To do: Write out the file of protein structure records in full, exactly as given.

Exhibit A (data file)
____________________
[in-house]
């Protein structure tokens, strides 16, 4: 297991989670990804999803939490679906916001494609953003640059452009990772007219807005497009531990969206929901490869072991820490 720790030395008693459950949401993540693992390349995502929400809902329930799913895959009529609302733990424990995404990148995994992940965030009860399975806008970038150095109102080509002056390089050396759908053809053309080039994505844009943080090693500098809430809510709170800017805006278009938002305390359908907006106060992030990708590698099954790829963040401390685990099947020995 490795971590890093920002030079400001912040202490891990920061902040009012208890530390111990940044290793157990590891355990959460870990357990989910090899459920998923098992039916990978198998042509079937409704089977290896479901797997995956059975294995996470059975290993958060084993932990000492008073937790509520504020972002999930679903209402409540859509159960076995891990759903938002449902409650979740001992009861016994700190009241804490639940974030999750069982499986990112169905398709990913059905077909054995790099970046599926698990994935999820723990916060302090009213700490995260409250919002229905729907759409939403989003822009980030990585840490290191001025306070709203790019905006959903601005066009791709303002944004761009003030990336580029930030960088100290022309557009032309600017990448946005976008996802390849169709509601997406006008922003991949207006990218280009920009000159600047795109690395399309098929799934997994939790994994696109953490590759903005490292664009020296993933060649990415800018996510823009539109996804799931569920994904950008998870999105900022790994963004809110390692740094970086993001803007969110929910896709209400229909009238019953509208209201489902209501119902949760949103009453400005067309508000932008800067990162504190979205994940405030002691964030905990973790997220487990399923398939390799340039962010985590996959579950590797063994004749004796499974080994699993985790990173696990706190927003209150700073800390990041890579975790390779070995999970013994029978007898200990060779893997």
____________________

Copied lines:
[in-house]
């Protein structure tokens, strides 16, 4: 297991989670990804999803939490679906916001494609953003640059452009990772007219807005497009531990969206929901490869072991820490 720790030395008693459950949401993540693992390349995502929400809902329930799913895959009529609302733990424990995404990148995994992940965030009860399975806008970038150095109102080509002056390089050396759908053809053309080039994505844009943080090693500098809430809510709170800017805006278009938002305390359908907006106060992030990708590698099954790829963040401390685990099947020995 490795971590890093920002030079400001912040202490891990920061902040009012208890530390111990940044290793157990590891355990959460870990357990989910090899459920998923098992039916990978198998042509079937409704089977290896479901797997995956059975294995996470059975290993958060084993932990000492008073937790509520504020972002999930679903209402409540859509159960076995891990759903938002449902409650979740001992009861016994700190009241804490639940974030999750069982499986990112169905398709990913059905077909054995790099970046599926698990994935999820723990916060302090009213700490995260409250919002229905729907759409939403989003822009980030990585840490290191001025306070709203790019905006959903601005066009791709303002944004761009003030990336580029930030960088100290022309557009032309600017990448946005976008996802390849169709509601997406006008922003991949207006990218280009920009000159600047795109690395399309098929799934997994939790994994696109953490590759903005490292664009020296993933060649990415800018996510823009539109996804799931569920994904950008998870999105900022790994963004809110390692740094970086993001803007969110929910896709209400229909009238019953509208209201489902209501119902949760949103009453400005067309508000932008800067990162504190979205994940405030002691964030905990973790997220487990399923398939390799340039962010985590996959579950590797063994004749004796499974080994699993985790990173696990706190927003209150700073800390990041890579975790390779070995999970013994029978007898200990060779893997």